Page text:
Certain essay questions don’t sound like questions at all; they are actually an invitation to tell a story. We refer to these as narrative essays – but they are also sometimes called behavioral essays or expository essays. The leadership essays we discussed earlier are good examples of a narrative essay.
We have found that MBA Prep School students struggle with narrative essays the most; so we want to share a powerful outlining technique called the STAR framework that will help with the “story-telling” essays you will be asked to write.
STAR is an acronym for Situation, Task, Action, and Result.
In this unit, we will cover the basics of this helpful outlining framework. We will also look at an example of how Steven, an MBA Prep School student, used the STAR framework to outline his leadership essay.
The “S” in STAR stands for Situation.
This is the time, place, and context of the story; you can think of it as the setting but it might also include the broader challenge or conflict that you or your organization faced. In essence, this is the set-up of the story.
Case Study: How to Outline Your Stories – Steven
Steven, one of our MBA Prep School students, decided to write a Leadership Essay about serving as a donation chair for a fundraising event for a non-profit organization.
For the Situation in his outline, Steven wrote:
Last year, I volunteered to chair the donations committee of Literacy Now’s annual fundraiser.
“T” in the STAR acronym stands for Task. The Task is your role in the story – and it often takes the form of a goal or objective statement.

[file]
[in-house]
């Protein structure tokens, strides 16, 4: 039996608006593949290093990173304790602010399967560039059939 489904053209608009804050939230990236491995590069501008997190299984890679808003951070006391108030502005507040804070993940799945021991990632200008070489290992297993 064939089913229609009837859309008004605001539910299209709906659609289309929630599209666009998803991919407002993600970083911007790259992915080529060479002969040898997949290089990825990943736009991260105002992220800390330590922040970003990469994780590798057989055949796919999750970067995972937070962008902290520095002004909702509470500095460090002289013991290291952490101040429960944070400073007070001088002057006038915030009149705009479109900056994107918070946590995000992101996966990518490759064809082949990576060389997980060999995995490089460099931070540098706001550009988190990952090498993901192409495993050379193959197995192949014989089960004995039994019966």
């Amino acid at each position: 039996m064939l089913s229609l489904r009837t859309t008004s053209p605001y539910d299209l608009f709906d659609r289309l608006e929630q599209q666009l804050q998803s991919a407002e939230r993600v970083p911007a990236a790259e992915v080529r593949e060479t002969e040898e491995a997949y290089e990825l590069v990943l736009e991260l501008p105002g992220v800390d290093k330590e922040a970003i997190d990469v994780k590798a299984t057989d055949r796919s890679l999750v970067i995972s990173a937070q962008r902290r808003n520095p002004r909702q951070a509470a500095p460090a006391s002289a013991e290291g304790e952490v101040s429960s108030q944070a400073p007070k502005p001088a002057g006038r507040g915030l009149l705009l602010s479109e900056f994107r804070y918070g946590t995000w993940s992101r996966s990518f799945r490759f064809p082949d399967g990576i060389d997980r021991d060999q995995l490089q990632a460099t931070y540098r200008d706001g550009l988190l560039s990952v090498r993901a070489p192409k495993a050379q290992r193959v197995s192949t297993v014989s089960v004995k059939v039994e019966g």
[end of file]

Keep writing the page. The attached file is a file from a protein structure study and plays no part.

For example, Steven’s main tasks as the donations chair were:
Assigning specific jobs to committee members, checking on their progress, helping teammates make agreed-upon deadlines for obtaining the donations, and offering other assistance.
The Action of the story is what admissions officers are really interested in because this is their chance to see your strengths in action.
While it won’t be necessary at this outlining stage to write down every action you took, you’ll want to jot down the highlights.
Steven summarizes his action as follows:
Motivated my team by having them meet Literacy Now children. Assigned tasks and checked in regularly. Successfully mediated team dispute. Visited 20 restaurants and called 12 wineries. Ensured deadlines were met.
Results are the impact of your actions and final resolution of the complication you set up at the beginning of the story. Evidence of results is almost as important as action when you are judging the quality of your story – a positive outcome and happy ending will make the story that much more powerful.
Specific details count here, as we will see in Steven’s case.
Steven quantifies his results, which is highly recommended:
Convinced 10 restaurants, 3 wineries, and 20 businesses to donate, directly helping to raise $15,000 for organization, ensuring the event’s success.
Your STAR Story
While your STAR outline is likely to include more details than our example, you can see by looking at Steven’s complete STAR outline that this technique will help you tell a complete story succinctly with a beginning, middle, and end.
Table 10: Completed STAR Outline
A STAR outline will help you almost immediately see if a story is going to translate into a successful essay. Once you’ve outlined your best story options, you will be ready to start writing the drafts of your application essays.
Unit Review: How to Outline Your Stories
- The STAR outline is a helpful framework for narrative (i.e., storytelling) essays.
- Situation: the setting of the story
- Task: your role or objective in the story
- Action: what you actually did to achieve your objective
- Results: the outcome you achieved
- The benefit of the STAR outline is that it will help you to quickly see whether a particular story will be the best one for the essay question asked.